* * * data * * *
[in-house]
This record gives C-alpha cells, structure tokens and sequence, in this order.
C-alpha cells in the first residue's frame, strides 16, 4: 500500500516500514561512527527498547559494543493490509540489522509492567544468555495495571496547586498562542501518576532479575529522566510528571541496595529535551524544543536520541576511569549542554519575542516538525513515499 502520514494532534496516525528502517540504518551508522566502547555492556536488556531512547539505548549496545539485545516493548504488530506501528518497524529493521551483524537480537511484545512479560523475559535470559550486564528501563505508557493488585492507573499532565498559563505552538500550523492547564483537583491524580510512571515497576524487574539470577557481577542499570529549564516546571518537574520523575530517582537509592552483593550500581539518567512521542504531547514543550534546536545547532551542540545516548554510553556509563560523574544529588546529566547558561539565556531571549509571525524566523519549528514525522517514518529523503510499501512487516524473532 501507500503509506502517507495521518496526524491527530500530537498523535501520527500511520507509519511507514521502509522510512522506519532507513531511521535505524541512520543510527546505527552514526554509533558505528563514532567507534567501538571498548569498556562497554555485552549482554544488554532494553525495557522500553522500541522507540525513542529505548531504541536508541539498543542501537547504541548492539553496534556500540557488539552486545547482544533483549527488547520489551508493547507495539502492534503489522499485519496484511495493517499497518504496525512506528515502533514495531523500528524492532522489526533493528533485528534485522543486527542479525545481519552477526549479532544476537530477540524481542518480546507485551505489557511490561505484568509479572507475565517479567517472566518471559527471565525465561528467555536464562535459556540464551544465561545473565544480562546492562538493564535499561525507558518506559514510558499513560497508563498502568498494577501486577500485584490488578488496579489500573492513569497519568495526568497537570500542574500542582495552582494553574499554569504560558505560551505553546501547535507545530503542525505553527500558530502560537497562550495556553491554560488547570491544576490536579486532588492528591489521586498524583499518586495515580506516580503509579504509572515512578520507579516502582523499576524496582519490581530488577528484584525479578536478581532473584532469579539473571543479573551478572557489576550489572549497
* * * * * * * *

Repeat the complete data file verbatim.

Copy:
[in-house]
This record gives C-alpha cells, structure tokens and sequence, in this order.
C-alpha cells in the first residue's frame, strides 16, 4: 500500500516500514561512527527498547559494543493490509540489522509492567544468555495495571496547586498562542501518576532479575529522566510528571541496595529535551524544543536520541576511569549542554519575542516538525513515499 502520514494532534496516525528502517540504518551508522566502547555492556536488556531512547539505548549496545539485545516493548504488530506501528518497524529493521551483524537480537511484545512479560523475559535470559550486564528501563505508557493488585492507573499532565498559563505552538500550523492547564483537583491524580510512571515497576524487574539470577557481577542499570529549564516546571518537574520523575530517582537509592552483593550500581539518567512521542504531547514543550534546536545547532551542540545516548554510553556509563560523574544529588546529566547558561539565556531571549509571525524566523519549528514525522517514518529523503510499501512487516524473532 501507500503509506502517507495521518496526524491527530500530537498523535501520527500511520507509519511507514521502509522510512522506519532507513531511521535505524541512520543510527546505527552514526554509533558505528563514532567507534567501538571498548569498556562497554555485552549482554544488554532494553525495557522500553522500541522507540525513542529505548531504541536508541539498543542501537547504541548492539553496534556500540557488539552486545547482544533483549527488547520489551508493547507495539502492534503489522499485519496484511495493517499497518504496525512506528515502533514495531523500528524492532522489526533493528533485528534485522543486527542479525545481519552477526549479532544476537530477540524481542518480546507485551505489557511490561505484568509479572507475565517479567517472566518471559527471565525465561528467555536464562535459556540464551544465561545473565544480562546492562538493564535499561525507558518506559514510558499513560497508563498502568498494577501486577500485584490488578488496579489500573492513569497519568495526568497537570500542574500542582495552582494553574499554569504560558505560551505553546501547535507545530503542525505553527500558530502560537497562550495556553491554560488547570491544576490536579486532588492528591489521586498524583499518586495515580506516580503509579504509572515512578520507579516502582523499576524496582519490581530488577528484584525479578536478581532473584532469579539473571543479573551478572557489576550489572549497